Wednesday, August 10, 2011

Ex-Varyag Begins Sea Trials

Early this morning the Ex-Varyag was assisted by several tug boats as the ship ventured out on sea trials. Several of the early reports in Chinese news were short and to the point, but it didn't take long before this English language article appeared with a big picture to punctuate the political perspective.

Today China has taken the next step in what is a very long road towards the operation of an aircraft carrier. This specific step is both strategic and symbolic. On one hand the sea trials of the ex-Varyag marks another domestic political benchmark intended to provide evidence to the Chinese people of the ongoing ascension of Chinese power, another step on the stairway of progress and achievement. On the other hand this is a strategic step communicating to the world that the PLA Navy presence on the global oceans is an inevitable conclusion.

The aircraft carrier itself will unlikely ever be used as a significant military capability, rather the next step towards the development of what the Chinese believe to be the single most evident strategic military capability of world powers. We should expect China to highlight every step of their aircraft carrier development leveraging their development as a strategic communication tool intended to both inspire domestic audiences regarding Chinese achievements and influence foreign audiences in their strategic calculations. In many ways the ex-Varyag is evidence of the unmistakable strategic influence that seapower is capable of during peacetime.

The Chinese believe the United States is in a perpetual decline that cannot be prevented, while they themselves are in a perpetual ascension that cannot be impeded. In following some of the political messaging of the Chinese this morning, I found it interesting how the Chinese juxtapose the sea trials of their nations first aircraft carrier as a positive benchmark of ascension against the backdrop of the downgrade of the US credit rating - a negative benchmark suggesting US decline. The Chinese intentionally frame their narrative in a way so that the rise of their national seapower is perceived as part of a larger system of broad Chinese advancement, not unlike the way the US looked upon sea and space achievements before the end of the cold war.

I find the contrast in outlook stark in comparison. As the Chinese set near term, small goals at the political level and strive to meet those goals, the intention is to continuously inspire their population with advancement through otherwise insignificant small steps. They basically apply very simple political visions forwarded with reasonable expectations for scientific achievement that reinforces national confidence when those stated goals are achieved. Their current model of modest steps that allows for maximum political benefit in an information age is good governance 101.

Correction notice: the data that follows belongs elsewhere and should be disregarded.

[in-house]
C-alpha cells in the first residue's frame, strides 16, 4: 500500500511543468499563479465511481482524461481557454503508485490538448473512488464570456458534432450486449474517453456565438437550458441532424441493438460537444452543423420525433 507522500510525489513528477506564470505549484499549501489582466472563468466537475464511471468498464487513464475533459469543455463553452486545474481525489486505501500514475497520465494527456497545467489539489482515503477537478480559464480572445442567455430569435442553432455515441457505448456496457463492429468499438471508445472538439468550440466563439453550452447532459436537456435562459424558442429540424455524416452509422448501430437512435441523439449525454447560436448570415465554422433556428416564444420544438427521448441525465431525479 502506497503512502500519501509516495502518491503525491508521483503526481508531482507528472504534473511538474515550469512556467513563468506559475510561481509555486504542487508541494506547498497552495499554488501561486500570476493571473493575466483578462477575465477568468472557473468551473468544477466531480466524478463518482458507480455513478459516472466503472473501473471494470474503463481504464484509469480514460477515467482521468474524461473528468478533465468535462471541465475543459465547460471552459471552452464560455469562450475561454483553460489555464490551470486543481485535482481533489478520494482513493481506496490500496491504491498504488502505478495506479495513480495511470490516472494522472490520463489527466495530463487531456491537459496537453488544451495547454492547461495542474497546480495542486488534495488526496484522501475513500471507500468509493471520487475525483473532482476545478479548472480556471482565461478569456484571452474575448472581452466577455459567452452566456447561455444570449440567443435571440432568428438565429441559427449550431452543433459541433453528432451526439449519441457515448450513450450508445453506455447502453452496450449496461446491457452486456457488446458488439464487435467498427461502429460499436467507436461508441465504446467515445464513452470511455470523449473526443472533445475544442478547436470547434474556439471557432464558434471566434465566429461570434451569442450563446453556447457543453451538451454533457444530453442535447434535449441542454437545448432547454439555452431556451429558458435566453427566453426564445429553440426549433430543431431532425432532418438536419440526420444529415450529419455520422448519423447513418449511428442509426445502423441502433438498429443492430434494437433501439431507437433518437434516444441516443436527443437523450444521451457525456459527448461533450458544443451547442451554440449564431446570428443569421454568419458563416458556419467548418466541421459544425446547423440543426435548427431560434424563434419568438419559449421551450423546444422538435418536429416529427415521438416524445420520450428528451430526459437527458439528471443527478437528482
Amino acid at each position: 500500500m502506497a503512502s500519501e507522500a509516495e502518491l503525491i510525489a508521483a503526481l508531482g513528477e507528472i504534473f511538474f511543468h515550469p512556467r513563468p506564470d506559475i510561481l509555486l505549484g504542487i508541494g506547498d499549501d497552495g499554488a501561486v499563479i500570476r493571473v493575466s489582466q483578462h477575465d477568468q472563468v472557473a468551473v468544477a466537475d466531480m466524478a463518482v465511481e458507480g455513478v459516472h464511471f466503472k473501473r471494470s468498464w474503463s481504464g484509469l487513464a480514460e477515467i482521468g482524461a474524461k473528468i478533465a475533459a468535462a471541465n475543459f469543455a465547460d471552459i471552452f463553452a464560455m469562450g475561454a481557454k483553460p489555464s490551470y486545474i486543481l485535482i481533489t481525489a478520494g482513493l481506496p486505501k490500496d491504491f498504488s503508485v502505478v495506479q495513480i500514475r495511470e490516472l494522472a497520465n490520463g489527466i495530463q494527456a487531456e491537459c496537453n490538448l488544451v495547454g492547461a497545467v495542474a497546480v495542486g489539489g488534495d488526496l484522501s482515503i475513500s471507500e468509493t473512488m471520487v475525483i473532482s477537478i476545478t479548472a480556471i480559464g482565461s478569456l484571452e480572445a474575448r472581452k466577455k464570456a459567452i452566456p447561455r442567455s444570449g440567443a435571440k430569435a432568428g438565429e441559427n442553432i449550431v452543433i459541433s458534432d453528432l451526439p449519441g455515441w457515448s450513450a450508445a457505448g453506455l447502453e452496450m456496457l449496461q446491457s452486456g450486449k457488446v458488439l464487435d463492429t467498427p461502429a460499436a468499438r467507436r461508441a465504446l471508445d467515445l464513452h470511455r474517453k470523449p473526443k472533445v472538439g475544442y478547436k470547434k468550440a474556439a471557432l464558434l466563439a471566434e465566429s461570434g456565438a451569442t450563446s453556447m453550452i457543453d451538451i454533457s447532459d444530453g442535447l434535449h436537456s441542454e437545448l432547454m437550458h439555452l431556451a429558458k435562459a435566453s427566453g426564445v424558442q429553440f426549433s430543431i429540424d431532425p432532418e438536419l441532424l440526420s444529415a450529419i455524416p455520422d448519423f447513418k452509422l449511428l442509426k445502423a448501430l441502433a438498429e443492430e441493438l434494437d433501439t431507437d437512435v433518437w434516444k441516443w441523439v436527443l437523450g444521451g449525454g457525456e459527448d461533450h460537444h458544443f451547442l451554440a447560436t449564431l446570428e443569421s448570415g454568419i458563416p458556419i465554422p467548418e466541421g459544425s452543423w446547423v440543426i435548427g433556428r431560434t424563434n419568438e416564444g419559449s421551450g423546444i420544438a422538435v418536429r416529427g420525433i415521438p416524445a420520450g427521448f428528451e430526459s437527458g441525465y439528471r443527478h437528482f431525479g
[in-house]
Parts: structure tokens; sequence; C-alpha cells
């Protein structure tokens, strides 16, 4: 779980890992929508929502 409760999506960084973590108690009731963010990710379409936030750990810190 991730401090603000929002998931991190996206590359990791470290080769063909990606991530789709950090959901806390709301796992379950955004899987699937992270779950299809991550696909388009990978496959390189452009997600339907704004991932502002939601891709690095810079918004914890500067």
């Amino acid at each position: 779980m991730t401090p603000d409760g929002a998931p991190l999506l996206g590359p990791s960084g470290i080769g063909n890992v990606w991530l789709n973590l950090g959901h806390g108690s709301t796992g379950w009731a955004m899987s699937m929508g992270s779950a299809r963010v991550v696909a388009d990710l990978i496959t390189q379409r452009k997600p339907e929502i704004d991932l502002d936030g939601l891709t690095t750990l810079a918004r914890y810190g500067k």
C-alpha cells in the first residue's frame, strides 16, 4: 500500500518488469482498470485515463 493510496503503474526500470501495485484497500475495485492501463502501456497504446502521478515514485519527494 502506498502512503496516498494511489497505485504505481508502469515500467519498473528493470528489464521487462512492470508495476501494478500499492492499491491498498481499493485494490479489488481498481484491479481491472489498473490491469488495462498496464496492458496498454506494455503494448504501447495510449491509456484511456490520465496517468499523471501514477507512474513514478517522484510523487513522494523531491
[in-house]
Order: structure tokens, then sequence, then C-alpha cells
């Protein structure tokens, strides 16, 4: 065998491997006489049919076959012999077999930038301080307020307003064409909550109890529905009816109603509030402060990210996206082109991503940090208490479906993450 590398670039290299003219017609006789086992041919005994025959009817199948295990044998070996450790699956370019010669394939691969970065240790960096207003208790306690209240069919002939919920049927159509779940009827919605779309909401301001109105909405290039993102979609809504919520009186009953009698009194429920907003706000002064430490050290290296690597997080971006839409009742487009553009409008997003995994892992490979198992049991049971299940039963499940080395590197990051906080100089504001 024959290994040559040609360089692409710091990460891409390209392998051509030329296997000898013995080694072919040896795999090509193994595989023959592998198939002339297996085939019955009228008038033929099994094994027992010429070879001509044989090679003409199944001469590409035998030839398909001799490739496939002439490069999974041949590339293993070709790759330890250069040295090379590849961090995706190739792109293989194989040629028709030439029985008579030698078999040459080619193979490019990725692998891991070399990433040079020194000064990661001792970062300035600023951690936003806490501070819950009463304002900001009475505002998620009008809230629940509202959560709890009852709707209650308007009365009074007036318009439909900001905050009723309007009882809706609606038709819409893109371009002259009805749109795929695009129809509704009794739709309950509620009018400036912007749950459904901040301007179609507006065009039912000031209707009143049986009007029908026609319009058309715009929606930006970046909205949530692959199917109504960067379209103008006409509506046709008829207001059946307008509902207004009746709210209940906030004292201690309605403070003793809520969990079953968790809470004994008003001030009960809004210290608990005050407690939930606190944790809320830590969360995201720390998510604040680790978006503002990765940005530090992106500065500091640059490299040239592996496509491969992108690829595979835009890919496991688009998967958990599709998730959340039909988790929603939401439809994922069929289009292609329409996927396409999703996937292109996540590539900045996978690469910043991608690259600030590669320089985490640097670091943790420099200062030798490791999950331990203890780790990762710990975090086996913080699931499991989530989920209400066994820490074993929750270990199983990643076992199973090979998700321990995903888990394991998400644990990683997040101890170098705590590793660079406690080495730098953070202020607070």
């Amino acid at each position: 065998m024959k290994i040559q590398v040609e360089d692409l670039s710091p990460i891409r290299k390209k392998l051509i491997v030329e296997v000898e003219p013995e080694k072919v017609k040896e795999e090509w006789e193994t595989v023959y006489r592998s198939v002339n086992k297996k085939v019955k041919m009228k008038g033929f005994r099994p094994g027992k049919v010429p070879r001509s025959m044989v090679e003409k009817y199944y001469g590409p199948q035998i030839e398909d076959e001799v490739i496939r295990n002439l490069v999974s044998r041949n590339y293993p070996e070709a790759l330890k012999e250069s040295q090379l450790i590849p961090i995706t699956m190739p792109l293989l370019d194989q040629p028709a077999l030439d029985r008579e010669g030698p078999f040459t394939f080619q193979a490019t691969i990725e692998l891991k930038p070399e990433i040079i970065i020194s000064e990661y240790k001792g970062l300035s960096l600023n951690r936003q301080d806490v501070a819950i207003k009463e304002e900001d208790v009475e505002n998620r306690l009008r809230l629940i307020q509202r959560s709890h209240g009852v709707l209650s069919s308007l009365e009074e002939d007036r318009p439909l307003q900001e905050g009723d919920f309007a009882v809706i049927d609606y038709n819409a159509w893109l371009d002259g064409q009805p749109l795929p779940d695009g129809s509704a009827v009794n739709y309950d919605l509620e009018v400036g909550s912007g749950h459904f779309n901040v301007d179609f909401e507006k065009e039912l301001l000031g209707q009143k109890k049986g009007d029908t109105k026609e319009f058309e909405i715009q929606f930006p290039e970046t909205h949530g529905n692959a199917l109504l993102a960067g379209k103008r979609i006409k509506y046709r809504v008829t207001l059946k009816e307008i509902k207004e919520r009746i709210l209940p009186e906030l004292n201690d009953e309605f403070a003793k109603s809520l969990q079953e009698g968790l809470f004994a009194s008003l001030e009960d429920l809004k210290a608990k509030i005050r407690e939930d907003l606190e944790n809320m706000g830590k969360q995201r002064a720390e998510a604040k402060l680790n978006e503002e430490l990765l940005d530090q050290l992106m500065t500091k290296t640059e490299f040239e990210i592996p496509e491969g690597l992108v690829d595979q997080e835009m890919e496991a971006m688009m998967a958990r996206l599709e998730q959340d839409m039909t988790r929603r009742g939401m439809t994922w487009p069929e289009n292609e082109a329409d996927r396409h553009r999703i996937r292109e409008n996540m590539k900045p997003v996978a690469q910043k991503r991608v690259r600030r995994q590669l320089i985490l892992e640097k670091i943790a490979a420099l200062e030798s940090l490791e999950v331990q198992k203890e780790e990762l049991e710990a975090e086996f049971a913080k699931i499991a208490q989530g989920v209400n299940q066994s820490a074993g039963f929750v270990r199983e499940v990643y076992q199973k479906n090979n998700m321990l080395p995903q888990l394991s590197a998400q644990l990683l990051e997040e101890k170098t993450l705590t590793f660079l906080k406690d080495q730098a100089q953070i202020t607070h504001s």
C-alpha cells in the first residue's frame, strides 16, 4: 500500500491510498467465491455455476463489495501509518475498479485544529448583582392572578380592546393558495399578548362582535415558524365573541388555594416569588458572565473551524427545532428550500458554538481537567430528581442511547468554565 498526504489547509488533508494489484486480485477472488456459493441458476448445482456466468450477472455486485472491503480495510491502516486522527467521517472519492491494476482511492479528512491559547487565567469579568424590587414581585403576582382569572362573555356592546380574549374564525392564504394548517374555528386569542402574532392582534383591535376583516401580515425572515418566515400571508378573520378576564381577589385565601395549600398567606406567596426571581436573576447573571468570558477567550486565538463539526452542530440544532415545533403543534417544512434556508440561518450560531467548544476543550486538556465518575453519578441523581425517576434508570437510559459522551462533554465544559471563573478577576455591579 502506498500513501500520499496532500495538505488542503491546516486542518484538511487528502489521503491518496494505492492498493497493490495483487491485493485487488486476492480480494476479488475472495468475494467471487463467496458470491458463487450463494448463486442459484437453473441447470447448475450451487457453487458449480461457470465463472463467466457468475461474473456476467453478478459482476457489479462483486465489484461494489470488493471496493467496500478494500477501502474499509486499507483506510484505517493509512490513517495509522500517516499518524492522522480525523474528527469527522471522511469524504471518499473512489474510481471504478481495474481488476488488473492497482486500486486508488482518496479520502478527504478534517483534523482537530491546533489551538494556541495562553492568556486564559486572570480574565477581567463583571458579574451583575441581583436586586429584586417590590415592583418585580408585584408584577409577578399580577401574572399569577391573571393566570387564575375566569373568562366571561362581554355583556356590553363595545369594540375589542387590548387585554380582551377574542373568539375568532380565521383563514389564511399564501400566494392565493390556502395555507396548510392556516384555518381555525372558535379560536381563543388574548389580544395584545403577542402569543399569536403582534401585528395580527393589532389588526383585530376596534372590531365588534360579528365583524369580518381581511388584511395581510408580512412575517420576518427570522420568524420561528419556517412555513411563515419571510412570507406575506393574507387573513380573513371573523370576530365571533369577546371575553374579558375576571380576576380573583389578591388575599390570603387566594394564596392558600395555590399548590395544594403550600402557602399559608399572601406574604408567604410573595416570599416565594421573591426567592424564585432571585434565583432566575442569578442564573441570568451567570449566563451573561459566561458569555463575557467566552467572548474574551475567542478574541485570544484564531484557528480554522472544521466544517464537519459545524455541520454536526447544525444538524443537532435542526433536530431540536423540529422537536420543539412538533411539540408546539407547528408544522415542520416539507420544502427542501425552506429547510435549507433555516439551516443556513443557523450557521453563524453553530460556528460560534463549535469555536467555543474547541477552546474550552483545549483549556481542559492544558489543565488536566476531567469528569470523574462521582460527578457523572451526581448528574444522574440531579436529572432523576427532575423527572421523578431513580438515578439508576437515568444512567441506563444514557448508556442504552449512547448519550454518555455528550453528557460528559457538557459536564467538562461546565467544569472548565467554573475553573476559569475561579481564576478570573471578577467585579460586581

In the US today our political leaders do not outline national goals that inspire confidence in our political leadership, in our people, or in our countries future. Indeed, the goals set forward by our political leaders are more spiritual than scientific, because none of them have a vision for process or achievement that can be articulated.

Defeating al Qaeda? Protecting people from terror? Rescue our economy? Win a war in Afghanistan? Build more roads and bridges? Provide affordable health care? Provide greater affordability and access to education?

We not only don't know how to do these things absent unlimited resources, we can't even describe what the end state of these political objectives in an inspirational way. None of these goals represent a vision towards scientific achievement with a positive view that inspires American society or economy, because if they did - they wouldn't be divisive political issues frequently dominating our national politics. Since the end of the cold war I fear our nation has been so void of genuine political leadership that young Americans do not even know what it is anymore, and many in my generation are likely so cynical we may not even recognize it if we saw it.

So I find myself observing the sea trials of the ex-Varyag as little more than one more minor achievement in what will be a long road for Chinese seapower; a largely insignificant event that will be one of many firsts during the development of aircraft carrier capabilities by China. With that said, and despite this being little more than an insignificant event from a big picture perspective, the sea trials for ex-Varyag is also an enormous symbolic benchmark that truly does reflect the ascension of China juxtaposed against the decline of America. I don't believe there is inevitability in Chinese ascension nor inevitability of American decline, rather I simply note the Chinese currently have political leadership with a legitimate vision of a better future and they are committed to motivating their people to achieve that vision. We currently lack that leadership with a positive vision, and we currently lack the motivation necessary to achieve a positive national object.

For a different kind of analysis of ex-Varyag, I encourage people to read Andrew Erickson's post on this topic. I'm also fairly sure Feng will eventually weigh in with his own thoughts as time allows.

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